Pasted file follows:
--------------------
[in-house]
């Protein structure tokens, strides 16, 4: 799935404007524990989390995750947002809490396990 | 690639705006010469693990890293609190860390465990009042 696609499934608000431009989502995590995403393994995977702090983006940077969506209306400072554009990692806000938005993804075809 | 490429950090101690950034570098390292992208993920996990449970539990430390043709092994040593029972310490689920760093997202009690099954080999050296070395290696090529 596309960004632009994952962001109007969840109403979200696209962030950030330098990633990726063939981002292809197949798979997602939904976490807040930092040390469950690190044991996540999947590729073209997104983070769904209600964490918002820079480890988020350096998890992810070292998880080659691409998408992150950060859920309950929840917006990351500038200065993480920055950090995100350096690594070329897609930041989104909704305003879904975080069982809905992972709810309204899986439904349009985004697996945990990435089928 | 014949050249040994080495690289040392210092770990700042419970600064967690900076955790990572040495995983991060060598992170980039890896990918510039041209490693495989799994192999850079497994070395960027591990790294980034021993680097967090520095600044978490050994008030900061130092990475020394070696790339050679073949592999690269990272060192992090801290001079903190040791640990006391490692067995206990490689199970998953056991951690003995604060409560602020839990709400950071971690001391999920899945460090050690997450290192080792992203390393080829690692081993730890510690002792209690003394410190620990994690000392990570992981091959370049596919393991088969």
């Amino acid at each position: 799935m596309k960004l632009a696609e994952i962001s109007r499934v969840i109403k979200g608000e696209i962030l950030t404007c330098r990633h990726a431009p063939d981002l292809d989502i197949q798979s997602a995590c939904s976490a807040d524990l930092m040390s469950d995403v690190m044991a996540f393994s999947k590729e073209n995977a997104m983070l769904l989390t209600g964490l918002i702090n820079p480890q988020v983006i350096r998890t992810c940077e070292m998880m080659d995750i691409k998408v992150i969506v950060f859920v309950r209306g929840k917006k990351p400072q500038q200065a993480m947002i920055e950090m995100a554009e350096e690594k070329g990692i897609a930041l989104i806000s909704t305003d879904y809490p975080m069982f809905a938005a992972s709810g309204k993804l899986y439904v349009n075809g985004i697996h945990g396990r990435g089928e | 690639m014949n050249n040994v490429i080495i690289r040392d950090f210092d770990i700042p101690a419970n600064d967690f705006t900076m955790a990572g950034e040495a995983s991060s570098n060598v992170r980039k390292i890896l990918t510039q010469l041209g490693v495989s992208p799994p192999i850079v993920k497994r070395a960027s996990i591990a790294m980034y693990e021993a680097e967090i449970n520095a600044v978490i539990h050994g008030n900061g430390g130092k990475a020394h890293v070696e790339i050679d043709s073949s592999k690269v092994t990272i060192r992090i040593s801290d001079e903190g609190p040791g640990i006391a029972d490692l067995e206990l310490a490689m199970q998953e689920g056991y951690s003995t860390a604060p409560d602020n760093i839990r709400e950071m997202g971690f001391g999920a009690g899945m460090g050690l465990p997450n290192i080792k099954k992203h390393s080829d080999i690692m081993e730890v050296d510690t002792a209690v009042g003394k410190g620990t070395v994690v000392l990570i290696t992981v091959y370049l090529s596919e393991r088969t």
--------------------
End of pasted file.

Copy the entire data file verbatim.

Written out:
[in-house]
């Protein structure tokens, strides 16, 4: 799935404007524990989390995750947002809490396990 | 690639705006010469693990890293609190860390465990009042 696609499934608000431009989502995590995403393994995977702090983006940077969506209306400072554009990692806000938005993804075809 | 490429950090101690950034570098390292992208993920996990449970539990430390043709092994040593029972310490689920760093997202009690099954080999050296070395290696090529 596309960004632009994952962001109007969840109403979200696209962030950030330098990633990726063939981002292809197949798979997602939904976490807040930092040390469950690190044991996540999947590729073209997104983070769904209600964490918002820079480890988020350096998890992810070292998880080659691409998408992150950060859920309950929840917006990351500038200065993480920055950090995100350096690594070329897609930041989104909704305003879904975080069982809905992972709810309204899986439904349009985004697996945990990435089928 | 014949050249040994080495690289040392210092770990700042419970600064967690900076955790990572040495995983991060060598992170980039890896990918510039041209490693495989799994192999850079497994070395960027591990790294980034021993680097967090520095600044978490050994008030900061130092990475020394070696790339050679073949592999690269990272060192992090801290001079903190040791640990006391490692067995206990490689199970998953056991951690003995604060409560602020839990709400950071971690001391999920899945460090050690997450290192080792992203390393080829690692081993730890510690002792209690003394410190620990994690000392990570992981091959370049596919393991088969």
């Amino acid at each position: 799935m596309k960004l632009a696609e994952i962001s109007r499934v969840i109403k979200g608000e696209i962030l950030t404007c330098r990633h990726a431009p063939d981002l292809d989502i197949q798979s997602a995590c939904s976490a807040d524990l930092m040390s469950d995403v690190m044991a996540f393994s999947k590729e073209n995977a997104m983070l769904l989390t209600g964490l918002i702090n820079p480890q988020v983006i350096r998890t992810c940077e070292m998880m080659d995750i691409k998408v992150i969506v950060f859920v309950r209306g929840k917006k990351p400072q500038q200065a993480m947002i920055e950090m995100a554009e350096e690594k070329g990692i897609a930041l989104i806000s909704t305003d879904y809490p975080m069982f809905a938005a992972s709810g309204k993804l899986y439904v349009n075809g985004i697996h945990g396990r990435g089928e | 690639m014949n050249n040994v490429i080495i690289r040392d950090f210092d770990i700042p101690a419970n600064d967690f705006t900076m955790a990572g950034e040495a995983s991060s570098n060598v992170r980039k390292i890896l990918t510039q010469l041209g490693v495989s992208p799994p192999i850079v993920k497994r070395a960027s996990i591990a790294m980034y693990e021993a680097e967090i449970n520095a600044v978490i539990h050994g008030n900061g430390g130092k990475a020394h890293v070696e790339i050679d043709s073949s592999k690269v092994t990272i060192r992090i040593s801290d001079e903190g609190p040791g640990i006391a029972d490692l067995e206990l310490a490689m199970q998953e689920g056991y951690s003995t860390a604060p409560d602020n760093i839990r709400e950071m997202g971690f001391g999920a009690g899945m460090g050690l465990p997450n290192i080792k099954k992203h390393s080829d080999i690692m081993e730890v050296d510690t002792a209690v009042g003394k410190g620990t070395v994690v000392l990570i290696t992981v091959y370049l090529s596919e393991r088969t």